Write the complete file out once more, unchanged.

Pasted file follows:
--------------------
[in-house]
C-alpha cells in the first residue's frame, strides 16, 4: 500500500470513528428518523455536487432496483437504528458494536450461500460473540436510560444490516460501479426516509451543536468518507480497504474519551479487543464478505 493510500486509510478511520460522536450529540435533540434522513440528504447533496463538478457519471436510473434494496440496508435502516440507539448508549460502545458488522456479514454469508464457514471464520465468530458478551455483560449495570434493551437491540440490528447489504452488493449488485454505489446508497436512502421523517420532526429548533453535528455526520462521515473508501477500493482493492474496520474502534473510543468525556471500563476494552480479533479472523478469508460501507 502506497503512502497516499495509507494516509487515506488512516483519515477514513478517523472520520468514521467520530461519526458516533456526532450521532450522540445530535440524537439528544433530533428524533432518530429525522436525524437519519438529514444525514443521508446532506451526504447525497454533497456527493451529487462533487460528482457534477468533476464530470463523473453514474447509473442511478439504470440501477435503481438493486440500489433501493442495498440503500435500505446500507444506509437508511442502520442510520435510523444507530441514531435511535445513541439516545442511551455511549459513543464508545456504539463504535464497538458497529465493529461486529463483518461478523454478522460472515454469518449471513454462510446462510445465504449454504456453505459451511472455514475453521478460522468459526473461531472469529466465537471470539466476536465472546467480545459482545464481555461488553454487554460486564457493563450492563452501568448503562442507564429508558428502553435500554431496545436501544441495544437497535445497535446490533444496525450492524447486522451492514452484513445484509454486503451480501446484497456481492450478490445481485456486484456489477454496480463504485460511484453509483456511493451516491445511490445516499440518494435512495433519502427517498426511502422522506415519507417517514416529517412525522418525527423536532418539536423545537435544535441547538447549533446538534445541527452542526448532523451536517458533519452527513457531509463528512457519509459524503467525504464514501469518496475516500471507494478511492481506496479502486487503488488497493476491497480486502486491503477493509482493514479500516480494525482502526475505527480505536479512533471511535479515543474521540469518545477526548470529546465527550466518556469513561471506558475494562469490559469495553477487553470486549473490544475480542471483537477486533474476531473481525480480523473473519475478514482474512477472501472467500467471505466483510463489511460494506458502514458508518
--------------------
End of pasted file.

[in-house]
C-alpha cells in the first residue's frame, strides 16, 4: 500500500470513528428518523455536487432496483437504528458494536450461500460473540436510560444490516460501479426516509451543536468518507480497504474519551479487543464478505 493510500486509510478511520460522536450529540435533540434522513440528504447533496463538478457519471436510473434494496440496508435502516440507539448508549460502545458488522456479514454469508464457514471464520465468530458478551455483560449495570434493551437491540440490528447489504452488493449488485454505489446508497436512502421523517420532526429548533453535528455526520462521515473508501477500493482493492474496520474502534473510543468525556471500563476494552480479533479472523478469508460501507 502506497503512502497516499495509507494516509487515506488512516483519515477514513478517523472520520468514521467520530461519526458516533456526532450521532450522540445530535440524537439528544433530533428524533432518530429525522436525524437519519438529514444525514443521508446532506451526504447525497454533497456527493451529487462533487460528482457534477468533476464530470463523473453514474447509473442511478439504470440501477435503481438493486440500489433501493442495498440503500435500505446500507444506509437508511442502520442510520435510523444507530441514531435511535445513541439516545442511551455511549459513543464508545456504539463504535464497538458497529465493529461486529463483518461478523454478522460472515454469518449471513454462510446462510445465504449454504456453505459451511472455514475453521478460522468459526473461531472469529466465537471470539466476536465472546467480545459482545464481555461488553454487554460486564457493563450492563452501568448503562442507564429508558428502553435500554431496545436501544441495544437497535445497535446490533444496525450492524447486522451492514452484513445484509454486503451480501446484497456481492450478490445481485456486484456489477454496480463504485460511484453509483456511493451516491445511490445516499440518494435512495433519502427517498426511502422522506415519507417517514416529517412525522418525527423536532418539536423545537435544535441547538447549533446538534445541527452542526448532523451536517458533519452527513457531509463528512457519509459524503467525504464514501469518496475516500471507494478511492481506496479502486487503488488497493476491497480486502486491503477493509482493514479500516480494525482502526475505527480505536479512533471511535479515543474521540469518545477526548470529546465527550466518556469513561471506558475494562469490559469495553477487553470486549473490544475480542471483537477486533474476531473481525480480523473473519475478514482474512477472501472467500467471505466483510463489511460494506458502514458508518